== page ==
Thursday, February 27, 2014

Travel Logged

I’ve never been able to sit still. Even when forced, my mind would wander in search of something new. I always knew I wanted to travel, even when my greatest expeditions were simple adventures through the woods behind a friend’s house. I didn’t get my first taste of real travel till I was in college, up until then, I had never even left the timezone I was born into, but it didn’t matter:  I knew I wanted it. When I finally got to travel, studying abroad in Rome, it confirmed my lust for the road.

In the eight years since, I have been on three expeditions, one throughout Europe and two around North America. I feel ashamed to admit that I have only traveled to seven countries and 38 contiguous states. When I was 20, I wrote that by 30 I would set foot on each continent, but that goal seems unlikely to be achieved in the allotted time frame. I have slept everywhere from hostels to park benches, tents to train stations, and cars to under a bush.  

I have seen more sunrises while on the road than I think I have in all my other days. It's amazing how quickly you become a morning person when the morning is ripe with possibilities. I love the constant change of travel, the waking up not knowing what you are going to see, what you are going to do and most times even, where you will be sleeping the next night. There is no monotony on the road, and moments best described as “boring” are welcome oases of rest. 

One thing people tell me all the time is they “envy,” what I am doing, or they “wish they could join me.” Samuel Johnson, an essayist from the 18th century once commented about a trip to Giant’s Causeway, a volcanic formation along the coast of Ireland, “Worth seeing, yes; but not worth going to see.” I can’t express how many places I have felt a similar way toward. Travel destroys your body and forces you out of habitual patterns, like eating and sleep:  you either gain or lose an astounding amount of weight, usually doing one before doing the other. You cherish a solid four hours of sleep, and take ten hours to pull together a full eight. Hiking day after day after day makes your legs burn, your shoulders cry out for relief and your feet scream in agony. As Italian poet Cesare Pavese quipped, “Traveling is a brutality. It forces you to trust strangers and to lose sight of all that familiar comfort of home and friends. You are constantly off balance.”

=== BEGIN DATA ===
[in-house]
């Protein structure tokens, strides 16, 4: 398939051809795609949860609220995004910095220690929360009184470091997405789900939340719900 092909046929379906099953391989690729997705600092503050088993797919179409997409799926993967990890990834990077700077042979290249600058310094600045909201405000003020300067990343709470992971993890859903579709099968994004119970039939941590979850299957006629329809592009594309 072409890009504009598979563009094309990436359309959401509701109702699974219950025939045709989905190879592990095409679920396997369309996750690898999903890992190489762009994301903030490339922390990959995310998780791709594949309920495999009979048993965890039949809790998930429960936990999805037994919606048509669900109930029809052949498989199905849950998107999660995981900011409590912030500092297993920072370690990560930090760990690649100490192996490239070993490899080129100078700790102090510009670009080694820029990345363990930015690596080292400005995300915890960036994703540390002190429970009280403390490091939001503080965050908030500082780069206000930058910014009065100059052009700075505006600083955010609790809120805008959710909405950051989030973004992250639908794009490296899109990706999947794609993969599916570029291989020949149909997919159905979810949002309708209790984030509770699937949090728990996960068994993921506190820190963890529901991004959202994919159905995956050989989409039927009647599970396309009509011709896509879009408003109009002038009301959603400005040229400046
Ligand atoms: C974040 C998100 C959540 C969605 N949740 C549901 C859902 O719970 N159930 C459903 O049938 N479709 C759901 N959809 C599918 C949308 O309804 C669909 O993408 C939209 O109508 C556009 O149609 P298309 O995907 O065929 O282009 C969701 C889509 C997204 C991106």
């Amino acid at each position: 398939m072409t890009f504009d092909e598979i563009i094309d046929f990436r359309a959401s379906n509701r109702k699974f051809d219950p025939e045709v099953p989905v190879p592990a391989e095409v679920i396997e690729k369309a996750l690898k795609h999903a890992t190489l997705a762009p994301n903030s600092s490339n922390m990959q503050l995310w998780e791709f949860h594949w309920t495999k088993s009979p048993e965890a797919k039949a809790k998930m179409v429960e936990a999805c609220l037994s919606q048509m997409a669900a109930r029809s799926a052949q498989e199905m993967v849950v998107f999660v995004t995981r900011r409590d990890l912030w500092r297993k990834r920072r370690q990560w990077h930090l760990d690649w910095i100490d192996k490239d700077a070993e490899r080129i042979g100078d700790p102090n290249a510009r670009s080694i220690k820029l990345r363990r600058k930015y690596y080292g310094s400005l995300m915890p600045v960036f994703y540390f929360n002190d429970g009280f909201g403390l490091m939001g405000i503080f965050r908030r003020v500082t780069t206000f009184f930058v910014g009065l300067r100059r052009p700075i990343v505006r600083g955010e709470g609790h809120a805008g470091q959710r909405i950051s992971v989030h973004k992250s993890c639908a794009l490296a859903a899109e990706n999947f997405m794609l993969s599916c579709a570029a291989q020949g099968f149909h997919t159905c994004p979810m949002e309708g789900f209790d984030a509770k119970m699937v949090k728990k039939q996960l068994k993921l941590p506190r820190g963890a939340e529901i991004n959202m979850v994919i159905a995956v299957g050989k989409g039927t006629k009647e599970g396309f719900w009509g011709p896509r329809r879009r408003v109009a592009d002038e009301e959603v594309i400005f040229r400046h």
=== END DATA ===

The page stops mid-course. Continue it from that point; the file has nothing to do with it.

But then you find it, you weren’t sure what it was going to be, because as Lao Tzu said ”A good traveler has no fixed plans and is not intent on arriving.” And while I’m taking a philosophical quote at face value, it serves a purpose here. You find something magical, something breathtaking, and you let it take your breath and a piece of your soul. There are places that take a piece of your soul, polish it and give it back to you: these are the moments a traveler lives for, everyone lives for. I am constantly asked where I am going next, and while I can usually outline the day’s agenda, beyond that is a mystery to me, as I rarely plan more than one day in advance, and many times change plans as I am moving. Sometimes you get to a place and it’s not what you thought it would be, sometimes it catches you by pleasant surprise, other times it makes you wonder why you ever thought to visit such a place; however, for every one of the latter there are three of the former, a trade off I am willing to make. 

American travel author Paul Theroux wrote, “Tourists don’t know where they’ve been, travelers don’t know where they’re going.” Not knowing where you are going is the point of travel, letting the road and your whims take you beyond your own self and into a world unknown, to travel is not only to see the world, but your own reflection. If you haven't seen the world, you haven't seen yourself. The best part is you can never see the world:  it is an ocean, infinite, ever changing and full of mystery. What once was may not be by the time you get back around to it, an endless cycle of new things to see, places to explore, people to meet, and cultures to immerse yourself in. As American author James Michener wrote, ”If you reject the food, ignore the customs, fear the religion and avoid the people, you might better stay at home.”